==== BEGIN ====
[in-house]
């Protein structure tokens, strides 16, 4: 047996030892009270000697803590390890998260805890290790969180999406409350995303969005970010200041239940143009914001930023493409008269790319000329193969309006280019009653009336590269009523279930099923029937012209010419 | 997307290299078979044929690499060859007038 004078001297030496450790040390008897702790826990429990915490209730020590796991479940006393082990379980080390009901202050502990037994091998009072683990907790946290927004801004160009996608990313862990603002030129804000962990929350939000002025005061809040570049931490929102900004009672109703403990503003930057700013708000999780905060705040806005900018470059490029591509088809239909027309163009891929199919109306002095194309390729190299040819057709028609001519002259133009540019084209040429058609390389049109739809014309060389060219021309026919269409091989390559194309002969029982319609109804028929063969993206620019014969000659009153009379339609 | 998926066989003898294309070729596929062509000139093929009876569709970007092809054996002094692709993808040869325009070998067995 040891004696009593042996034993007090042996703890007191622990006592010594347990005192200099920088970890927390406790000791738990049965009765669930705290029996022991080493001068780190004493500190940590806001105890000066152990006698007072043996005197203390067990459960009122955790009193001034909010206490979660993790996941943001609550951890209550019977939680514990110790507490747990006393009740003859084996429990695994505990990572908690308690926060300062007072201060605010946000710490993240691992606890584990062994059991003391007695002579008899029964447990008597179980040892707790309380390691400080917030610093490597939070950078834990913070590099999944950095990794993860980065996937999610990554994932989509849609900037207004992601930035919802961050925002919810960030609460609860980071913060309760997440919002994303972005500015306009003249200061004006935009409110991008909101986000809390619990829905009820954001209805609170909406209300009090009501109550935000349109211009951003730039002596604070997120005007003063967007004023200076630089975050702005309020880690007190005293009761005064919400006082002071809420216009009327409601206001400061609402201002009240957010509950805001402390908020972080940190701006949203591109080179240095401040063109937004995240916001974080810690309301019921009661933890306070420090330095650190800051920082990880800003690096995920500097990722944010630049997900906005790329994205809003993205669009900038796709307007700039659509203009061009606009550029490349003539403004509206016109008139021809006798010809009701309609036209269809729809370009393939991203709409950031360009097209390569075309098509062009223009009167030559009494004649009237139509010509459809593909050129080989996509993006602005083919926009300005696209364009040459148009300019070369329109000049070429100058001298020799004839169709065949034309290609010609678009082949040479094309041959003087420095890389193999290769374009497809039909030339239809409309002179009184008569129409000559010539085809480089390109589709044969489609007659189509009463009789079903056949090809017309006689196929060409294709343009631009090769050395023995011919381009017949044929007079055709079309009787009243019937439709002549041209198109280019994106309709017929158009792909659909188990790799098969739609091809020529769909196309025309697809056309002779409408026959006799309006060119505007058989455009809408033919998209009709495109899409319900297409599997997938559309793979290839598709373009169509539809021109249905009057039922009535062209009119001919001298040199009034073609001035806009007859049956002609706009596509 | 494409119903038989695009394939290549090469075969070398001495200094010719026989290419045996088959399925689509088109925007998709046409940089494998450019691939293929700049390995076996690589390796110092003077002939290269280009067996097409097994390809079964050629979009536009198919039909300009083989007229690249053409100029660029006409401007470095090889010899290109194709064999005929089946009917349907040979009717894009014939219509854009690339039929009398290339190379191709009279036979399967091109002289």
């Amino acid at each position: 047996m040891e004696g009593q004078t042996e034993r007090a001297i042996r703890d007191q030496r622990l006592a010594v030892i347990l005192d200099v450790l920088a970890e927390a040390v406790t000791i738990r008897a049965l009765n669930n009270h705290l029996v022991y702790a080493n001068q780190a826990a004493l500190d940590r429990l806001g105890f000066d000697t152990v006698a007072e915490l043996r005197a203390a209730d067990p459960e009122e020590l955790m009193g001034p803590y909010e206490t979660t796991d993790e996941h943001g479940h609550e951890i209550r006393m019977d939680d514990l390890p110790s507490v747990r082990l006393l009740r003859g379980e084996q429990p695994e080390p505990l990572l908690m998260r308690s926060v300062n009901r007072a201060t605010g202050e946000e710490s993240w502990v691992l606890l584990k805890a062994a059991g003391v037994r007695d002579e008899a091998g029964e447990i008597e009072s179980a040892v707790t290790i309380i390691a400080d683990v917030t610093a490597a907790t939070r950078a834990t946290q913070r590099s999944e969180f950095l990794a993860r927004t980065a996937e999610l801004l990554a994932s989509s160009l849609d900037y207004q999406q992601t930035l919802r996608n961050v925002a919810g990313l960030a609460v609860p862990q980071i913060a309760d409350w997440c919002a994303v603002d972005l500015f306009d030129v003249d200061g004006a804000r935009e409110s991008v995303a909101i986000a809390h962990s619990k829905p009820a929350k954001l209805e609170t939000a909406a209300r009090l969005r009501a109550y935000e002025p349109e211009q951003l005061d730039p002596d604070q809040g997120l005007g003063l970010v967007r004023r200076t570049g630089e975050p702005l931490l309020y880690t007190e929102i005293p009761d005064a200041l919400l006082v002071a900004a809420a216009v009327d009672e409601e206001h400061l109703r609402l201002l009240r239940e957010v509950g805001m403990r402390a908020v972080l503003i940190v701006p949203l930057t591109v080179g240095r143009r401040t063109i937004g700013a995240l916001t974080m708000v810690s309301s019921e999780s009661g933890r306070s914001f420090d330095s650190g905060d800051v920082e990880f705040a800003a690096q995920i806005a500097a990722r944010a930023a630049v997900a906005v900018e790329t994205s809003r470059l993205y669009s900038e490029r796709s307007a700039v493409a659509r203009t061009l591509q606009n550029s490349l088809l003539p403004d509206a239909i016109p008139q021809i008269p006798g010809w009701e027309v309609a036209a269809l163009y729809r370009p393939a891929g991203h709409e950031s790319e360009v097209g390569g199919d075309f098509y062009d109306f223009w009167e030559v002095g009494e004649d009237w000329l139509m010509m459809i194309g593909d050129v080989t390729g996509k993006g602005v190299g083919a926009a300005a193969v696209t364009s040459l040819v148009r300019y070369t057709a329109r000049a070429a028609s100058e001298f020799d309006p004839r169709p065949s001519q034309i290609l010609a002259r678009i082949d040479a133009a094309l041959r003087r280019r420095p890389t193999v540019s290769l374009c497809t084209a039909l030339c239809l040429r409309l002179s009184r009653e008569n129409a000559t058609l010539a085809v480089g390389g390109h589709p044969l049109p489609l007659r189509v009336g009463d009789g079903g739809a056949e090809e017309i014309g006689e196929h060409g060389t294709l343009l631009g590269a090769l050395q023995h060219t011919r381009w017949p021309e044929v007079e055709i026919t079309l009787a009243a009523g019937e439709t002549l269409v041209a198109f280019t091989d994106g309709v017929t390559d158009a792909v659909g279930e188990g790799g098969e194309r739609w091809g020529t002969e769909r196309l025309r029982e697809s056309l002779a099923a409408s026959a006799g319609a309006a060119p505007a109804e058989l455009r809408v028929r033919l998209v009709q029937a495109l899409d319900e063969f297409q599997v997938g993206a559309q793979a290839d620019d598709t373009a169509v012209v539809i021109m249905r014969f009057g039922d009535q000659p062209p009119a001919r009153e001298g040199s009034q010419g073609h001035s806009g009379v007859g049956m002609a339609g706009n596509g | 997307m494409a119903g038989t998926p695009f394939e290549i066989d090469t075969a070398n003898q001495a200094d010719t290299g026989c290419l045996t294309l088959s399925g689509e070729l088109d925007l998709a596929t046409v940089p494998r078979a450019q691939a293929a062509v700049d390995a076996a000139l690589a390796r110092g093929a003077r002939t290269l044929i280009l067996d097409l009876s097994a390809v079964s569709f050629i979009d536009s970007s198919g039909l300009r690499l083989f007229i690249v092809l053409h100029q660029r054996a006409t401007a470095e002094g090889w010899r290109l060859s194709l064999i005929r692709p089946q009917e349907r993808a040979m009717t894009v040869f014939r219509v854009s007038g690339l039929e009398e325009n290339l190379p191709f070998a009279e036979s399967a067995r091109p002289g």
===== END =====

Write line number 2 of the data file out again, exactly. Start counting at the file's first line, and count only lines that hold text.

């Protein structure tokens, strides 16, 4: 047996030892009270000697803590390890998260805890290790969180999406409350995303969005970010200041239940143009914001930023493409008269790319000329193969309006280019009653009336590269009523279930099923029937012209010419 | 997307290299078979044929690499060859007038 004078001297030496450790040390008897702790826990429990915490209730020590796991479940006393082990379980080390009901202050502990037994091998009072683990907790946290927004801004160009996608990313862990603002030129804000962990929350939000002025005061809040570049931490929102900004009672109703403990503003930057700013708000999780905060705040806005900018470059490029591509088809239909027309163009891929199919109306002095194309390729190299040819057709028609001519002259133009540019084209040429058609390389049109739809014309060389060219021309026919269409091989390559194309002969029982319609109804028929063969993206620019014969000659009153009379339609 | 998926066989003898294309070729596929062509000139093929009876569709970007092809054996002094692709993808040869325009070998067995 040891004696009593042996034993007090042996703890007191622990006592010594347990005192200099920088970890927390406790000791738990049965009765669930705290029996022991080493001068780190004493500190940590806001105890000066152990006698007072043996005197203390067990459960009122955790009193001034909010206490979660993790996941943001609550951890209550019977939680514990110790507490747990006393009740003859084996429990695994505990990572908690308690926060300062007072201060605010946000710490993240691992606890584990062994059991003391007695002579008899029964447990008597179980040892707790309380390691400080917030610093490597939070950078834990913070590099999944950095990794993860980065996937999610990554994932989509849609900037207004992601930035919802961050925002919810960030609460609860980071913060309760997440919002994303972005500015306009003249200061004006935009409110991008909101986000809390619990829905009820954001209805609170909406209300009090009501109550935000349109211009951003730039002596604070997120005007003063967007004023200076630089975050702005309020880690007190005293009761005064919400006082002071809420216009009327409601206001400061609402201002009240957010509950805001402390908020972080940190701006949203591109080179240095401040063109937004995240916001974080810690309301019921009661933890306070420090330095650190800051920082990880800003690096995920500097990722944010630049997900906005790329994205809003993205669009900038796709307007700039659509203009061009606009550029490349003539403004509206016109008139021809006798010809009701309609036209269809729809370009393939991203709409950031360009097209390569075309098509062009223009009167030559009494004649009237139509010509459809593909050129080989996509993006602005083919926009300005696209364009040459148009300019070369329109000049070429100058001298020799004839169709065949034309290609010609678009082949040479094309041959003087420095890389193999290769374009497809039909030339239809409309002179009184008569129409000559010539085809480089390109589709044969489609007659189509009463009789079903056949090809017309006689196929060409294709343009631009090769050395023995011919381009017949044929007079055709079309009787009243019937439709002549041209198109280019994106309709017929158009792909659909188990790799098969739609091809020529769909196309025309697809056309002779409408026959006799309006060119505007058989455009809408033919998209009709495109899409319900297409599997997938559309793979290839598709373009169509539809021109249905009057039922009535062209009119001919001298040199009034073609001035806009007859049956002609706009596509 | 494409119903038989695009394939290549090469075969070398001495200094010719026989290419045996088959399925689509088109925007998709046409940089494998450019691939293929700049390995076996690589390796110092003077002939290269280009067996097409097994390809079964050629979009536009198919039909300009083989007229690249053409100029660029006409401007470095090889010899290109194709064999005929089946009917349907040979009717894009014939219509854009690339039929009398290339190379191709009279036979399967091109002289």